- provide notice of temporary disruptions in services usually used by those with disabilities
- ensure that persons involved with providing services to members of the public or other third parties receive training on:
(1) how to interact and communicate with persons with various types of disabilities
(2) how to use equipment or devices available on the provider’s premises that may help a person with a disability
(3) what to do if a person with a particular type of disability is having difficulty accessing the provider’s goods or services
provide ongoing training in connection with any changes to the organization’s policies, practices and procedures
- establish a process for receiving and responding to feedback (and complaints) about the manner in which an organization provides goods or services to those with disabilities
In addition, all public sector organizations, and private sector organizations with at least 20 employees in Ontario, are required to:
- prepare documents outlining its policies, practices and procedures
- file accessibility reports with the Ministry
- provide, upon request, copies of such documents to any person in a format that takes into account the individual’s specific disability
Integrated Accessibility Standard
On May 31, 2010, the Ontario government announced the development of an “Integrated Accessibility Standard” which integrates the proposed “Employment Standard”, “Information and Communications Standard” and “Transportation Standard” into one streamlined regulation. The Integrated Accessibility Standard was filed and came into force as a regulation on June 3, 2011.
(a) The Information and Communications Standard
The Information and Communications Standard set out at Part II of the Integrated Accessibility Standard sets out obligations with respect to the following, with staggered compliance deadlines for large, non-public sector organizations (i.e. private sector organizations with 50+ employees in Ontario) noted as well:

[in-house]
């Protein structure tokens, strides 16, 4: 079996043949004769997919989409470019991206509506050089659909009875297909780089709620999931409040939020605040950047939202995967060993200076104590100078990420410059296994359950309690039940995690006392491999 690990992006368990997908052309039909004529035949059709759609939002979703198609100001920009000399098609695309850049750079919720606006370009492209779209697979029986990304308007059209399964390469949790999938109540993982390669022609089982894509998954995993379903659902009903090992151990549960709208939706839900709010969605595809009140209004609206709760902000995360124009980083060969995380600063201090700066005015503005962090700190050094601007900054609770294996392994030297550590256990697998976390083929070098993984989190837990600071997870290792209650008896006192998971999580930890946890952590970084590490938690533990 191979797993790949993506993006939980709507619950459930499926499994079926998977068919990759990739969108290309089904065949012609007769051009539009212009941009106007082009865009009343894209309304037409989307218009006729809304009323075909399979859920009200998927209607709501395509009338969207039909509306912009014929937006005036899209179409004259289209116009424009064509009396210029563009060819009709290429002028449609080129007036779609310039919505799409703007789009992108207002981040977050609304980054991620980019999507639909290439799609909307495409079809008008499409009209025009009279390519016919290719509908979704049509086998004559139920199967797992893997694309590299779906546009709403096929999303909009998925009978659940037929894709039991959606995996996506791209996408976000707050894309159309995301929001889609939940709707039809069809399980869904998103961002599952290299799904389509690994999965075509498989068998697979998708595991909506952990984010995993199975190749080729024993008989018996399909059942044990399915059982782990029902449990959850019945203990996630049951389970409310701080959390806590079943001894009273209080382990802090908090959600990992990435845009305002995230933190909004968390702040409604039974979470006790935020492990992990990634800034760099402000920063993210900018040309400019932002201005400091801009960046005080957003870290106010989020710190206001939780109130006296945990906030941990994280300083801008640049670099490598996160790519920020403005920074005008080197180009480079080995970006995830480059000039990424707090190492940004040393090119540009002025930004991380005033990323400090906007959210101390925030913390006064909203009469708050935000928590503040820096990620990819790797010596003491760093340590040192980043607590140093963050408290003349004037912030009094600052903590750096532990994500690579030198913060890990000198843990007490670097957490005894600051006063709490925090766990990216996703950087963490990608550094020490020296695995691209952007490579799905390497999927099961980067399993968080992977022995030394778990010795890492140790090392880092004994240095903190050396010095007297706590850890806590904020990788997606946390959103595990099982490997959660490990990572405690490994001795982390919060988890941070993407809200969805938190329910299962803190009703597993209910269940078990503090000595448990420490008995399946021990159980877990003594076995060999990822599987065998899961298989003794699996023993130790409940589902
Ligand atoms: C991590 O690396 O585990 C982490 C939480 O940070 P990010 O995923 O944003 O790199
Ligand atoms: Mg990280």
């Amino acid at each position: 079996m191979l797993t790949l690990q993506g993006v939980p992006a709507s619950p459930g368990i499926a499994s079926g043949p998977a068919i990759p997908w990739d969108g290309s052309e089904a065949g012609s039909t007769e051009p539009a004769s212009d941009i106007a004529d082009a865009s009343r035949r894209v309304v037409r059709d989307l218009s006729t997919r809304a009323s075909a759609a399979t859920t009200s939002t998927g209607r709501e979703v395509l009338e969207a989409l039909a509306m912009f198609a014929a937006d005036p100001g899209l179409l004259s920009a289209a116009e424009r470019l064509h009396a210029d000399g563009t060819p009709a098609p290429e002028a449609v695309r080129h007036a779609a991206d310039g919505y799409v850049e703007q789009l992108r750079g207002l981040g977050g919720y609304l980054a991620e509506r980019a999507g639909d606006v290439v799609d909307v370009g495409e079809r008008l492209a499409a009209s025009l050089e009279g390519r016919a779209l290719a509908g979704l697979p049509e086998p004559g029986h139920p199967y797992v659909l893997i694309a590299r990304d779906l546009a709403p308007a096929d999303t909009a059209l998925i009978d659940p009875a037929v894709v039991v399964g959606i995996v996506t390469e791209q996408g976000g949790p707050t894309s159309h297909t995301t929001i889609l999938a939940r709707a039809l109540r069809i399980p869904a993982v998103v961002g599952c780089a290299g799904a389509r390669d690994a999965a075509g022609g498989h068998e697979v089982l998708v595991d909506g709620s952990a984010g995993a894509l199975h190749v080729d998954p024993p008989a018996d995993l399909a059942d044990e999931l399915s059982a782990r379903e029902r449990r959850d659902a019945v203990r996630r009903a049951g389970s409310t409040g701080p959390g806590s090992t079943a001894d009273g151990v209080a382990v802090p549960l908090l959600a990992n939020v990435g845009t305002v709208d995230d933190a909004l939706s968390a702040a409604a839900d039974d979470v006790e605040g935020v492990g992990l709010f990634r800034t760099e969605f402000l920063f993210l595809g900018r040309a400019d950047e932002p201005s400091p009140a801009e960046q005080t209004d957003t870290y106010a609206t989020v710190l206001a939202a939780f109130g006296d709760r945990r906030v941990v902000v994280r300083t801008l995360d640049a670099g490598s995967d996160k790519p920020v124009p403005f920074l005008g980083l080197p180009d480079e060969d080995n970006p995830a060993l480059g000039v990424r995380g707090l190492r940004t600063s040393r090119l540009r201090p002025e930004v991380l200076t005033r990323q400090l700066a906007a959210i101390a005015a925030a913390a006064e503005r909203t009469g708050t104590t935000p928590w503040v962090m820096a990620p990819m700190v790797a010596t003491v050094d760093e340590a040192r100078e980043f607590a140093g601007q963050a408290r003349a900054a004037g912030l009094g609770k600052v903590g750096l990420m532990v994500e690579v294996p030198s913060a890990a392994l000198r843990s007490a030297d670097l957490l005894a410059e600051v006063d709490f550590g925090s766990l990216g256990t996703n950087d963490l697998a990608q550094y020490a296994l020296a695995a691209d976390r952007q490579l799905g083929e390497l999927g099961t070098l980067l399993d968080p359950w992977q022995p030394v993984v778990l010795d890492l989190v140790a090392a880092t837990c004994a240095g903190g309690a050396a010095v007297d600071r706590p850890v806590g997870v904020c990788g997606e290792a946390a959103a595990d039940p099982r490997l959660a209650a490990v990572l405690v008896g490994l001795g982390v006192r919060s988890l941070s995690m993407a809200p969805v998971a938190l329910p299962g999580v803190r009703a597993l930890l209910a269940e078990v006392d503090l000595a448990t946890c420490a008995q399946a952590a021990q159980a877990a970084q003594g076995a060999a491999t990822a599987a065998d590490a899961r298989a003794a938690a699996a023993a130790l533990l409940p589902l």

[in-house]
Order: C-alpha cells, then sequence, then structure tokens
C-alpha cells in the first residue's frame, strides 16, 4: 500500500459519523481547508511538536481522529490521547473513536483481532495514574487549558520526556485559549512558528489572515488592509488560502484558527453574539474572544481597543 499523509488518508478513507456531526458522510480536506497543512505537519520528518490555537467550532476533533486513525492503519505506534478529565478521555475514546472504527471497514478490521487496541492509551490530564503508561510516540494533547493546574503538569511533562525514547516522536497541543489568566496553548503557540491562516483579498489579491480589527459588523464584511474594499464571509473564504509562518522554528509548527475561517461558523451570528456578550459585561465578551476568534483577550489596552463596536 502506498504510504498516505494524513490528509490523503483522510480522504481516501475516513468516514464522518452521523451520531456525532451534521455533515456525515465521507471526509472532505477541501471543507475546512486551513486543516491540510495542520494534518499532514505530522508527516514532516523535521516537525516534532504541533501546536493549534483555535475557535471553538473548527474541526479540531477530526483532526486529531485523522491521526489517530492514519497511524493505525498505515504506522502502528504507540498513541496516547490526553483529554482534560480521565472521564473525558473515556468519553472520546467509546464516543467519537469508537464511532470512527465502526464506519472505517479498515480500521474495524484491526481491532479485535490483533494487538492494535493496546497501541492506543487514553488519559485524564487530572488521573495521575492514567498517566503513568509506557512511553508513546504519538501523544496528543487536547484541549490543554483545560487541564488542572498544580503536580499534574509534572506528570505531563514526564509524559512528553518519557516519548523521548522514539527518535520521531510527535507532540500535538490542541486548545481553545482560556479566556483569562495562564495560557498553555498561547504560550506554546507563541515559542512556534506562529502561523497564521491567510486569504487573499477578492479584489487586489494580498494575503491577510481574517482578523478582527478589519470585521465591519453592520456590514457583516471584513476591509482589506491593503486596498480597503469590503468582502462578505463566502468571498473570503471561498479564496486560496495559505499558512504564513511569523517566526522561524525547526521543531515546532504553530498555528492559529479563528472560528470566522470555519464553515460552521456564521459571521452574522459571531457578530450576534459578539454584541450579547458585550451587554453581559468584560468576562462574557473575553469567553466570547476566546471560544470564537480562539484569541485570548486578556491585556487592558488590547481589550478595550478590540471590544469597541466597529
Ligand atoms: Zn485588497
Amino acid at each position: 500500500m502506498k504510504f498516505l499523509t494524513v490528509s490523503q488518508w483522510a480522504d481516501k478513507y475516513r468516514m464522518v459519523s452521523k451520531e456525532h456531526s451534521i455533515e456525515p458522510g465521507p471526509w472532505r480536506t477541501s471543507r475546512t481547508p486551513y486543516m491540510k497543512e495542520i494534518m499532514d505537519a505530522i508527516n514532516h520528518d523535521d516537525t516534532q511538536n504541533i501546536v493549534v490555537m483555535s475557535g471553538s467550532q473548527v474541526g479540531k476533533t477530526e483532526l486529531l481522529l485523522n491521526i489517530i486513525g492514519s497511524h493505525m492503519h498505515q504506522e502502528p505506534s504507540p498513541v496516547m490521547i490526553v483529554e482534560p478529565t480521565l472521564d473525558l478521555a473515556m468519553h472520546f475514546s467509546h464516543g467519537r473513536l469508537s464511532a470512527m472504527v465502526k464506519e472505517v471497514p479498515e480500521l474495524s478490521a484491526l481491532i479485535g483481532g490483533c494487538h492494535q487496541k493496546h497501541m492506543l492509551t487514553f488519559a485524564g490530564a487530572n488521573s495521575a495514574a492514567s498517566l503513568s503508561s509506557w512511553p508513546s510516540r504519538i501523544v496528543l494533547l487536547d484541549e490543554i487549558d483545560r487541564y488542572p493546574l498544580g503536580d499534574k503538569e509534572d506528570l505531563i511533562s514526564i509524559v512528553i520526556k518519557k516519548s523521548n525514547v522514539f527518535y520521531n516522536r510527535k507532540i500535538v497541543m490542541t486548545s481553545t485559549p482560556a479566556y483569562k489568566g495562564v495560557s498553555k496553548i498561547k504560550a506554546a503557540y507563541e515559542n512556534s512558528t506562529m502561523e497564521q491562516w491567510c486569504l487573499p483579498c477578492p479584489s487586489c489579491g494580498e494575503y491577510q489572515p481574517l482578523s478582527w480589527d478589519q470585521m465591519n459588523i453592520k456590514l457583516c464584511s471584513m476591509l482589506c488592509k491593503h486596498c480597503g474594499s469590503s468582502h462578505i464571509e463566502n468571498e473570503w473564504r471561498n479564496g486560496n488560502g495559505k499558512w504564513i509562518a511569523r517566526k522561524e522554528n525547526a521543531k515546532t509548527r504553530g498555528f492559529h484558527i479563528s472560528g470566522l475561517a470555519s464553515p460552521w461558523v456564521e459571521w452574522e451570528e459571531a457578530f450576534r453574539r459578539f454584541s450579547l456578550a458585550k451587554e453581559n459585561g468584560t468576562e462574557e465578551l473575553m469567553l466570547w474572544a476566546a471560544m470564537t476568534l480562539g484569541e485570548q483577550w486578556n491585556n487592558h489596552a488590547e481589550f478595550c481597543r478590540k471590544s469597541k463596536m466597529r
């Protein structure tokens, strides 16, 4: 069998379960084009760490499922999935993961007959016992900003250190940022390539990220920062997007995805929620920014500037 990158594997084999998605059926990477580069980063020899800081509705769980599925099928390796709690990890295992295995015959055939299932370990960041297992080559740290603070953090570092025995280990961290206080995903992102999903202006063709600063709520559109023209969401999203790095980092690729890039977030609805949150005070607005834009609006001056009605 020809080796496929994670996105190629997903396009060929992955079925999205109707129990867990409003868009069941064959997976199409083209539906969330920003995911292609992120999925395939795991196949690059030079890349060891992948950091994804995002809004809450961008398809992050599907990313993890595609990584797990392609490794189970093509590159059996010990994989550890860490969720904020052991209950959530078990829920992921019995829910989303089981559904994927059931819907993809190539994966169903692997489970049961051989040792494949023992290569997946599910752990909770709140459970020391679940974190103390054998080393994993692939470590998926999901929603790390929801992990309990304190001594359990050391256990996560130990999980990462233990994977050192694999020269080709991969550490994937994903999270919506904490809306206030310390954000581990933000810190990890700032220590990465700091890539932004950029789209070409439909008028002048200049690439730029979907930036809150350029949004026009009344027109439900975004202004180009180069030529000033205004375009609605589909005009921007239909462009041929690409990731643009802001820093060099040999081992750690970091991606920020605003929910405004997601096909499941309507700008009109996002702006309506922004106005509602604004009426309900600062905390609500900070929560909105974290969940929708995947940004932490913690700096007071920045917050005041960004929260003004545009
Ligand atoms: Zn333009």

- Ensuring that processes for receiving and responding to feedback are provided via accessible formats and communications supports, upon request (compliance deadline – January 1, 2015)
- Providing accessible formats and communication supports in a timely manner, taking into account the individual’s accessibility needs, at a cost no more than the regular cost charged to other persons, if any (compliance deadline – January 1, 2016)
- If the organization has emergency procedures, plans or public safety information that it makes available to the public, such information must be provided in an accessible format or with appropriate communication supports, upon request (compliance deadline – January 1, 2012)
- Ensuring that internet websites and web content confirm with World Wide Web Consortium Web Content Accessibility Guidelines (compliance deadline – staggered, commencing with first phase on January 1, 2014 and second phase by January 1, 2021)
(b) The Employment Standard